Volume 12, Number 18 May 13, 2005

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Positive spaces introduced on campus

positive space logo

The Positive Space logo has many symbolic elements, including the rainbow colours adopted by the queer community and the black triangle, a symbol that women who were considered sexual deviants were forced to wear by the Nazis.

Quietly but surely, a program designed to reduce the impact of homophobia and heterosexism is being introduced across campus.

Called Positive Space, the program is a joint initiative of the University of Saskatchewan Students’ Union (USSU), the Lesbian, Gay, Bisexual, Transgender and Ally (LGBTA) Centre, Discrimination and Harassment Prevention Services and the Provost’s Committee on Lesbian, Gay, Bisexual and Transgender Issues. And according to Nicholas Fraser, it is “an amazing move on the part of the University that symbolizes to me that the University is taking a proactive approach” to issues associated with sexual orientation for both students and staff.

The former LGBTA Centre director added the initiative sends the message “that this campus isn’t homophobic”.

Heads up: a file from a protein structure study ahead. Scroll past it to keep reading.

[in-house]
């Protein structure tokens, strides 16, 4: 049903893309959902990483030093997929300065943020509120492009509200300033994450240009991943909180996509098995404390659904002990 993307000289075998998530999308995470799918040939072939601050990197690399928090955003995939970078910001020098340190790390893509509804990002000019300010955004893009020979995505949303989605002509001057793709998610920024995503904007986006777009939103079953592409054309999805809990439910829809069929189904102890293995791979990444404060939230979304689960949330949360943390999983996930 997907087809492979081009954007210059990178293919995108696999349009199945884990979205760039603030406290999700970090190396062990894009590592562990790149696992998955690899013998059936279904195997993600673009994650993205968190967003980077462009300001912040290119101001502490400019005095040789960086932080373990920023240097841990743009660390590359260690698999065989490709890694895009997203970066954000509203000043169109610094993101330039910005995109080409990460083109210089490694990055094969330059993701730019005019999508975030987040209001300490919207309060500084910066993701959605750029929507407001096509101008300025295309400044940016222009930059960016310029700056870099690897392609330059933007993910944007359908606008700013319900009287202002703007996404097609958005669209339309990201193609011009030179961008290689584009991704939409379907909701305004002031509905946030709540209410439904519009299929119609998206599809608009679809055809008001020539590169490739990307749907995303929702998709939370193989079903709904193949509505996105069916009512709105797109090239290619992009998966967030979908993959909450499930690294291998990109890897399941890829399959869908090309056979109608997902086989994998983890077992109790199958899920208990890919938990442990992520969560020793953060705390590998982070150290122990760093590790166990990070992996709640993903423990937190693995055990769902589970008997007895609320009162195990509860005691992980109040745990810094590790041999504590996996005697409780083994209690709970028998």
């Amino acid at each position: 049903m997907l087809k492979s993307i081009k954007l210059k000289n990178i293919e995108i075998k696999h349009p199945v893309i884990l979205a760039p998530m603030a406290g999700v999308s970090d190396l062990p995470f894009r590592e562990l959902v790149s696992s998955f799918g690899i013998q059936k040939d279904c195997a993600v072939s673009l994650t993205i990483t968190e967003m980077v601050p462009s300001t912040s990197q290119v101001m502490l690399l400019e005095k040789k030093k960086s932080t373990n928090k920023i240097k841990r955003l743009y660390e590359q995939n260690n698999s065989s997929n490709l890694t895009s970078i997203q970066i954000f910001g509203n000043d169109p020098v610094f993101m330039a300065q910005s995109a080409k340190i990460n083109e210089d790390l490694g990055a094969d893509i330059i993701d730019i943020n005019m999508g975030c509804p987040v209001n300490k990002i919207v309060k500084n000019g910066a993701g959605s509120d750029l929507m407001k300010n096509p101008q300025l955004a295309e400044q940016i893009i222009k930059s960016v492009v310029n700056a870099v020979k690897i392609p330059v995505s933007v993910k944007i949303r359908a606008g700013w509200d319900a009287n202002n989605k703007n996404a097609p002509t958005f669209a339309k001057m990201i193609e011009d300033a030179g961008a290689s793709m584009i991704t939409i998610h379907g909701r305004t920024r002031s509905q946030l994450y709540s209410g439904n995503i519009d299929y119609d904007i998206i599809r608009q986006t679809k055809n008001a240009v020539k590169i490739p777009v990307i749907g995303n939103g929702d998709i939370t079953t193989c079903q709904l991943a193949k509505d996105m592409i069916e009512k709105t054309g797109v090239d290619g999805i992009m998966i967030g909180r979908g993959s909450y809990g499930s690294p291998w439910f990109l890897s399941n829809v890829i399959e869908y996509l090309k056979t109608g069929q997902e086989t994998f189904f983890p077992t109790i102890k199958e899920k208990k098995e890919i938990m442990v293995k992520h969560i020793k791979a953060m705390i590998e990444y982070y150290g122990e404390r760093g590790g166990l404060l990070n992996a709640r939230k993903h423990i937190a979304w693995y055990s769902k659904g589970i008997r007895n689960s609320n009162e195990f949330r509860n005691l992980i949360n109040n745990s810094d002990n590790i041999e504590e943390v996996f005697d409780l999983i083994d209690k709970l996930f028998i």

The Positive Space program encourages individuals and groups to sign up and display a special logo identifying their space as one where people need not fear disclosing their sexual orientation or gender identity. Joining involves attending an information meeting and signing a contract. That contract asks participants to be non-judgmental, to learn about LGBT-related issues, to challenge language and behaviour “that is contrary to providing a safe environment” and to educate others when the opportunity arises.

Knowing they are in a positive space encourages people to be “forthright and honest”, said Fraser, whether they are staff, students or even potential employees on campus for a job interview.

Carole Pond, co-ordinator of discrimination and harassment prevention and co-chair of the Provost’s committee, said prior to launching the program, the student union was alone in attempting to address LGBT issues. Positive Space “brings these issues into the University itself so they are not just about students”, and will indicate “an understanding and respect for sexual orientation”.

Members of the Provost’s committee – faculty, student organizations, Student and Enrolment Services Division, University labour organizations, Human Resources Division, the Residence Office and Campus Safety – will be the first to implement the program in their own spaces, said Fraser, with a more widespread effort expected in the fall.

For information about Positive Space, contact the director of the USSU LGBTA Centre, or Discrimination and Harassment Prevention Services.


For more information, contact communications.office@usask.ca


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